BHARAT SINGH
in Intellectual Property Law
Asked January 16, 2015

applicability of limitation act in criminal cases

  • 1 Answer
  • 219 Views

RELEVANT FACTS 1. The present dispute is between two companies both of which are travel agencies. 2. COMPANY A i.e. ‘Travel Master’ is into the business from 2002 and for the same has registered the domain name "www.travelmaster.com" for the purpose of exploring its business. 3. However on somewhere around 2008, Travel Master found that there are several similar domain names existing in the market for i.e. (travelmaster. in; travelmaster01.com etc) all of which were registered in the name of “India trip” company. 4. Hence ‘Travel master’ wrote a letter to ‘India Trip’ informing it about the domain names existing and further prayed for the transfer of the same domains back to ‘Travel Master'. 5. ‘India Trip’ did the same and transferred all the infringing domain names back to them. Also ‘India trip’ informed the ‘Travel Master’ that they were not directly responsible for the registration of the said domain names and one of their employees did so. 6. Hence the dispute settled there. 7. Again in 2012, almost after 4 years of the negotiation ‘Travel Master’ filed a CRIMINAL CASE against the ‘India trip’ alleging under section 419 and 420 of the IPC (Cheating & Fraud respectively) and under section 104 of the trademarks act. 8. The real case from the side of the defendants is that ‘Travel Master’ is now suing the ‘India-trip’ after such a long time in order to DEFAME the company. the defendants are also contending that in 2008, the complainants had the opportunity to file the case in court however they solved the matter "formally" by asking for the transfer of the disputed domain names and the "India-Trip' company did similarly. Hence the complainants can not raise the matter again in courts on the same issues that has already been settled between the parties after such a long time of 4 years. further, they call such attempt of the complainants to file the "already resolved case' to be maliciously drawn. Can “’Travel Master’ make the criminal matter before the court after a long time of 4 years.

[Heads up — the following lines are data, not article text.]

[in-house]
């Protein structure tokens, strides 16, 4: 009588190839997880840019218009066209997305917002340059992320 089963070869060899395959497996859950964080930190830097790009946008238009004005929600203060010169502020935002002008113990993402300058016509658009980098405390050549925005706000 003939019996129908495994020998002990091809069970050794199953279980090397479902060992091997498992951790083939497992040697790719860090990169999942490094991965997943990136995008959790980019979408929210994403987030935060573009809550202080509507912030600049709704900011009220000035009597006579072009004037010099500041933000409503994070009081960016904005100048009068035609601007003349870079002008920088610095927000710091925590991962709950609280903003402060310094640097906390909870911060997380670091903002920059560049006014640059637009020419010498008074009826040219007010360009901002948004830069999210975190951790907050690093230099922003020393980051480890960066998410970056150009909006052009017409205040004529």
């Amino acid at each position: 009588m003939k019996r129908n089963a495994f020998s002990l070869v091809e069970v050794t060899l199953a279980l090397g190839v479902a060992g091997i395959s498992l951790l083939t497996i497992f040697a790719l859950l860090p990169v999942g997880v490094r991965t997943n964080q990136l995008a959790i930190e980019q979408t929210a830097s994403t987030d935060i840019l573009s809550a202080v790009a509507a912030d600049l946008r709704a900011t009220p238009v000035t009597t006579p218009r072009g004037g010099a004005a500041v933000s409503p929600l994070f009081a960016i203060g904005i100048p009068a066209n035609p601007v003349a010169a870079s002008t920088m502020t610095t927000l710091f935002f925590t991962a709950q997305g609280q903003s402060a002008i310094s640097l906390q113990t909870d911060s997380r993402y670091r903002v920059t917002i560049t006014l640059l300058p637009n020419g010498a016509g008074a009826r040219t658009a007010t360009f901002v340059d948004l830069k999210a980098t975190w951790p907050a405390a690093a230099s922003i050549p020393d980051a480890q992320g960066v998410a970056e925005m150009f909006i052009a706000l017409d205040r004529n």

Answer 1

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Shruthee Srinivasan
The present dispute is that of an IPR violation, dealing particularly with the issue of time limit for filing an application for patent infringement after an out-of-court deal struck out between the parties. Under the Limitation Act, 1963 it is clearly provided that the period of limitation for filing a suit for infringement of a trademark is three years from the date of infringement. However, if the infringement is a continuing one, then a new course of action arises every time an infringement occurs. Under the Indian Patent Laws, the executive has come up with the Manual of Patent Office Practise and Procedure1. The Manual clearly lays down that the time limit of three years must be adhered to while filing for a patent application. In the present scenario, the limitation period has definitely been surpassed. However, for the purposes of future reference, it is necessary to lay down the law applicable in all possible circumstances. If two parties settle for an out-of-court deal regarding infringement of one’s intellectual property rights, there is a provision for registering the deal with the Controller General of Patents. This registration gives it a legal backing and makes it enforceable in a court of law. In the event one party takes the other party to court, the court can take cognisance of the registered written agreement between the parties and refuse to entertain the application on grounds that it is already settled. As evident from the facts given there seems to be no such registered document available, the party has complete immunity to take the other to court; and the court can decide accordingly. Consequently, in the present scenario, it does not seem like Travel Master had any written registered deal with the patent office; the agreement by India Trip to remove the existing domain names was a private one with no seal of any authority. Therefore, Travel Master could have taken India Trip to court on this already settled issue of patent infringement; however, because it delayed the application beyond the limitation period of three years, this application stands to be rejected.
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